City Council Votes Down Fenty Gang Proposal

Shantella Y. Sherman | 6/17/2009, 11:51 p.m.

In an effort to curtail crime in the District, Mayor Adrian M. Fenty called for emergency legislation to contend with the ongoing scourge of youth and gang-related violence, a move that was voted down by the City Council on Tue., June 16. Both Fenty and D.C. Police Chief Cathy Lanier said the legislation would have given them new tools to combat violence, but instead, the Council approved a separate proposal that specifically targets gun crimes.

The Council rejected the legislation by a vote of 9-4. The four Council members who supported the Mayor€s proposal were Muriel Bowser (D-Ward 4), Jim Graham (D-Ward 1), David Catania (I-At large) and Jack Evans (D-Ward 2).

Fenty proposed the legislation with the belief that administrators need to be tough on crime, but opponents of the legislation, including The National Black Police Association, Councilmember Marion Barry (D-Ward 8) and members of the local American Civil Liberties Union (ACLU), considered the move subjective, racist, and ineffective.

On Mon., June 15, members of the ACLU were joined by a diverse group of legislation opponents at Freedom Plaza in Northwest, to publicly denounce the proposed gang injunction. Under the letter of the Fenty legislation, young people in the District with alleged gang ties would be prohibited by the Attorney General Peter Nickles from further association with known or other alleged gang members and risk incarceration.

Carl Takei, a Tony Dunn Law Fellow with the ACLU, said that gang injunctions do little more than antagonize members of marginalized communities, while usurping the judicial process.

€Gang injunctions accomplish a short-cut around the protection of the criminal justice system. It allows the attorney general to sentence people who he determines are gang members to a lifetime sentence of probation, without the right to an attorney, without the right to a trial before a jury, and without the right to confront your accusers in court,€ Takei said.

Takei insisted during the two-hour rally that the scope of such legislation is narrow enough to victimize family and friends of suspected gang members and further strengthen actual gang ties due to segregation of members unable to associate with anyone other than each other.

€The legislation would prohibit young people from associating with other people on the list in public, including their own family, say at a barbecue if they have a cousin who is also on the injunction list. More importantly, they cannot even go to €anti-gang€ programs because there may be people in that program whose names are also on the injunction list,€ Takei said.

The Fenty legislation would also have prohibited any person on the injunction list from entering an establishment unless they had expressed written permission of the owners.

€That means that they cannot even go into a neighborhood CVS to buy a tube of toothpaste, they have to have written permission from CVS-Care Mart Corporation to do that,€ Takei said.

For Ron Hampton, a retired veteran of the D.C. Metropolitan Police Department and Executive Director of the National Black Police Association, the legislation spells disaster for police-community relations.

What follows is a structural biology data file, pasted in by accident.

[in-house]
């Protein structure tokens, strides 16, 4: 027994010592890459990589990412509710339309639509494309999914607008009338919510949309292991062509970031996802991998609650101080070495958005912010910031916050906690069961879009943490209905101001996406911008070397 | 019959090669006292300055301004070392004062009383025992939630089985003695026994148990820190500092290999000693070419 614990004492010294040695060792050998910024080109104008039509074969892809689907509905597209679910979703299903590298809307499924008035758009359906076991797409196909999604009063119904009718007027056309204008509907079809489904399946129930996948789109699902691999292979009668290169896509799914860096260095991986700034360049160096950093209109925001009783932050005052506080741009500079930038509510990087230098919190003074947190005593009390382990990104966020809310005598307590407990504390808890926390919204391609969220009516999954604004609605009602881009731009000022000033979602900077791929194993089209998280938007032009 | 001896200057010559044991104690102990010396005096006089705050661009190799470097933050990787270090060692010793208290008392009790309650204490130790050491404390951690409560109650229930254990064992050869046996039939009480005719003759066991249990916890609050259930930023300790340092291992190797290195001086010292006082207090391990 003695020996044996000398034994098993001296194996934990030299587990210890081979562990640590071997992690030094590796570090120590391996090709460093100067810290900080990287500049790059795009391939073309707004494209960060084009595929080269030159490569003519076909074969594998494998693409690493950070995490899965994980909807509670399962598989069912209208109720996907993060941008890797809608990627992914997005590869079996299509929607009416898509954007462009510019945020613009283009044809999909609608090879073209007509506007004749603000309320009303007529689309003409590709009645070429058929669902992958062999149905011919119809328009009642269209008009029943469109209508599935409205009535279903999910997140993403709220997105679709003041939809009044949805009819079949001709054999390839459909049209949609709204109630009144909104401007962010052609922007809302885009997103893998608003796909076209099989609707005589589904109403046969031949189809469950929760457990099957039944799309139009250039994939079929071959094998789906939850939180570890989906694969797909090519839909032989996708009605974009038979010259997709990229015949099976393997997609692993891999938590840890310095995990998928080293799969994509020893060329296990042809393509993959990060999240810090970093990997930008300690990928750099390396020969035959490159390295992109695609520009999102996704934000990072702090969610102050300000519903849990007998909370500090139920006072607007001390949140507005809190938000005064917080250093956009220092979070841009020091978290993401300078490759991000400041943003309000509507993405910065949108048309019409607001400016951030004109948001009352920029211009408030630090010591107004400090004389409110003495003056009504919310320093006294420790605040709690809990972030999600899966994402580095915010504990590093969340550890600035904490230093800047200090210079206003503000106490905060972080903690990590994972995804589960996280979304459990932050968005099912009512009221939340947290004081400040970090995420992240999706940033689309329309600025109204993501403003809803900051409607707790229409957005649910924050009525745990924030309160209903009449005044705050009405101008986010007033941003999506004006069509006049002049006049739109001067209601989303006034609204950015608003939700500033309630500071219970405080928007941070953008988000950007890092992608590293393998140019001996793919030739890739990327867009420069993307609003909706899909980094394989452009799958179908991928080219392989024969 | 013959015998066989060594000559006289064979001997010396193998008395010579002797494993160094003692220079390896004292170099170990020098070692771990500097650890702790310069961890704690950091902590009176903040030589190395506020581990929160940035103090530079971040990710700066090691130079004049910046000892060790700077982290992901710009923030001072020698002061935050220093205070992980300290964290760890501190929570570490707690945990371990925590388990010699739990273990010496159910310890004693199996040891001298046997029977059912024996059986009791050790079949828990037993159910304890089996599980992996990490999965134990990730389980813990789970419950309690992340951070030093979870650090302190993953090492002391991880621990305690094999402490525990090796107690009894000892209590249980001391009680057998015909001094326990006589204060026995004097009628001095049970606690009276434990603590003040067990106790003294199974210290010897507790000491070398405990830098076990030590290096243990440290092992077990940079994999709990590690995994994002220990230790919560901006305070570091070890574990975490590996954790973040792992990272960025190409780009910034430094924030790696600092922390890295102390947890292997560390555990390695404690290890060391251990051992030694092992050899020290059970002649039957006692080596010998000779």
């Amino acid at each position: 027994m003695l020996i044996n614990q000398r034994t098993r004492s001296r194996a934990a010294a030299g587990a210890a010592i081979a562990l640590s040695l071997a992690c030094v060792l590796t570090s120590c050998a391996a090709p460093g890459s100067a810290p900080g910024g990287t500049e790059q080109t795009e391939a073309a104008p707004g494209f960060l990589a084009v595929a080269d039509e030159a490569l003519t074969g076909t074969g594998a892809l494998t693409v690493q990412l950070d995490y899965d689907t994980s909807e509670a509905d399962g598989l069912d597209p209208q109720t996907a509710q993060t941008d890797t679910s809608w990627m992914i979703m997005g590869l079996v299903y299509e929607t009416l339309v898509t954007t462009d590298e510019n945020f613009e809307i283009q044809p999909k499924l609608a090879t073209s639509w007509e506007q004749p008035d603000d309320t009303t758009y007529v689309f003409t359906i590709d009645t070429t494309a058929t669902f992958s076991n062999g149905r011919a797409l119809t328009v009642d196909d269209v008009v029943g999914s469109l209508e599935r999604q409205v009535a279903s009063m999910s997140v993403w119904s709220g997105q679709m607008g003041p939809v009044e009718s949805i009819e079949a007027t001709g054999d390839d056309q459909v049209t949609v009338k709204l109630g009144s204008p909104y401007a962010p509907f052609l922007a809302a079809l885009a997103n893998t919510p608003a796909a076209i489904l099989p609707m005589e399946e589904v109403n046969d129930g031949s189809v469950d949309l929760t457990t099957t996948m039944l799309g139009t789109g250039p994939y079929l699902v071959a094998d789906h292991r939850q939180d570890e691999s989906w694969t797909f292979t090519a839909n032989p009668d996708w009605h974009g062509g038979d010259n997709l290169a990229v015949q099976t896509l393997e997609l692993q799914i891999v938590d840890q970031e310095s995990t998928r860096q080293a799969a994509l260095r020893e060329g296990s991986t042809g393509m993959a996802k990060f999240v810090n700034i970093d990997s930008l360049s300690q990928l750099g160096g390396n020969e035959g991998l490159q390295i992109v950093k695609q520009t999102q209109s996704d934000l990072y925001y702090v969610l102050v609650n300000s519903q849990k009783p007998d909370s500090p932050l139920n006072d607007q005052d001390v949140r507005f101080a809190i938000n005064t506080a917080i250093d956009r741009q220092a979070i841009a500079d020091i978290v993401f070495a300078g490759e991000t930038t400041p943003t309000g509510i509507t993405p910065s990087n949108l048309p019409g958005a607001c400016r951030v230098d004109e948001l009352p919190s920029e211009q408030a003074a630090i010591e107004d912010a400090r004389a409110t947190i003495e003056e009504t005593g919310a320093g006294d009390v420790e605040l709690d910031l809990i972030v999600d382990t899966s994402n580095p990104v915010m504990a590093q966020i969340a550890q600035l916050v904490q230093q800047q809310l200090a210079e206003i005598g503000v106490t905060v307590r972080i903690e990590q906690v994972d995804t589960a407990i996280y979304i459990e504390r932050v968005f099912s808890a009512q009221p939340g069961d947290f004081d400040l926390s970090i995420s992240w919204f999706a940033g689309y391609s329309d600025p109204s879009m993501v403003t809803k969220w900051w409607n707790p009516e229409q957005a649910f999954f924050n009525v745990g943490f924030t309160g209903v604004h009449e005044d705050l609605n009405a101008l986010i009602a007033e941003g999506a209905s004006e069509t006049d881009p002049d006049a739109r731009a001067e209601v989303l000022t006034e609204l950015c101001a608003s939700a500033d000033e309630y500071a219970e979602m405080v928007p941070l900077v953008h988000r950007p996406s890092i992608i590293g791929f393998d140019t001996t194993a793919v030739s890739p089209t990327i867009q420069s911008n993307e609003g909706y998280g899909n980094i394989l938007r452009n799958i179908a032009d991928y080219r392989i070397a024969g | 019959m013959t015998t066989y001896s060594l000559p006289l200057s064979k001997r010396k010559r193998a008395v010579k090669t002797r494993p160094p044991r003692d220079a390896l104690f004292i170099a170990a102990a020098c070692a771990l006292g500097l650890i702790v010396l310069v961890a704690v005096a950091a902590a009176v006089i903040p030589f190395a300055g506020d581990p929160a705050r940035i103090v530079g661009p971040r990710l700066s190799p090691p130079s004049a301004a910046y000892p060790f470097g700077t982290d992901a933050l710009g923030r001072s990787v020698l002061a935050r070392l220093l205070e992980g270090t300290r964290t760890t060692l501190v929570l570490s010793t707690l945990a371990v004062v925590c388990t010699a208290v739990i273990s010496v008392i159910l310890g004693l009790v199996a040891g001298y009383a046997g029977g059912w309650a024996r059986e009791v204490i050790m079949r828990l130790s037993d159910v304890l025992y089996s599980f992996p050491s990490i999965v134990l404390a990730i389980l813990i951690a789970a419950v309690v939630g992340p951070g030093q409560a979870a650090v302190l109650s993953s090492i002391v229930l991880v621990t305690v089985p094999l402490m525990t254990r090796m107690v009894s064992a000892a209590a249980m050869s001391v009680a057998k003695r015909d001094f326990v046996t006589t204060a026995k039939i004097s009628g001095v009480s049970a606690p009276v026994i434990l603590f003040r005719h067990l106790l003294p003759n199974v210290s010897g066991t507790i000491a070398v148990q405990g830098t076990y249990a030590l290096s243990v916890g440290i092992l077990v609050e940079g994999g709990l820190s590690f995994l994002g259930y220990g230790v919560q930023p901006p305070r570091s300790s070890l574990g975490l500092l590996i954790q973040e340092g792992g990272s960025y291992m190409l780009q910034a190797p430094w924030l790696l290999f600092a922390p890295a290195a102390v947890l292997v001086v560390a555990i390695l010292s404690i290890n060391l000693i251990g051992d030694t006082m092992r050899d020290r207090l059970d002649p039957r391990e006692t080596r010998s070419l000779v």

€This legislation does nothing, in my opinion, but criminalizes young people. We ought to be doing more to keep them out of the criminal justice system than trying to put them in it,€ said Hampton, who compared the move to arrest and monitor D.C. youth with the 1986 Congressional legislation that determined the difference between crack and powder cocaine.

€This reminds me of that crack-powder cocaine legislation. The community is asking for programs and projects in this city to help young people and instead the city council is coming with Draconian legislation that does nothing more than criminalize them and put them in the criminal justice system,€ Hampton said.

Although not on the official list of scheduled speakers, Barry ambled across the street to talk with reporters about Fenty€s emergency legislation. Barry called the legislation a €man-made approach.€ He said it allows more young Black men to be unfairly targeted for the criminal justice system, simply for being out late.

€The Mayor has no concept of what he is doing in this area. When violence occurs the police show up and when things die down, they leave. The whole thing is disjointed. Think about it, some of these young people don€t have air conditioning. What are they supposed to do, sit up in a hot house?€ Barry said.

€The Mayor needs to take a comprehensive approach in matters of violence, that don€t impede the rights of innocent people,€ said Barry who was the second elected mayor of Washington, D.C. from 1979 to1991 and from 1995 until 1999.

Barry€s own attempts at curbing gang-related violence during his mayoral administration enacted similar legislation that he now said he regrets. At the height of its success, Barry claimed the police, under his anti-gang crackdown, arrested roughly 12,000 people in one month.

€We cannot arrest our way out of these things; I know, I€ve tried it. In my administration as mayor, I arrested 12,000 people in one month and it didn€t do a damned thing. We€d arrest 50 over here one night and another 50 or 100 over here the next night. I learned from that and there is nothing wrong with learning from mistakes,€ said Barry, who voted against the legislation.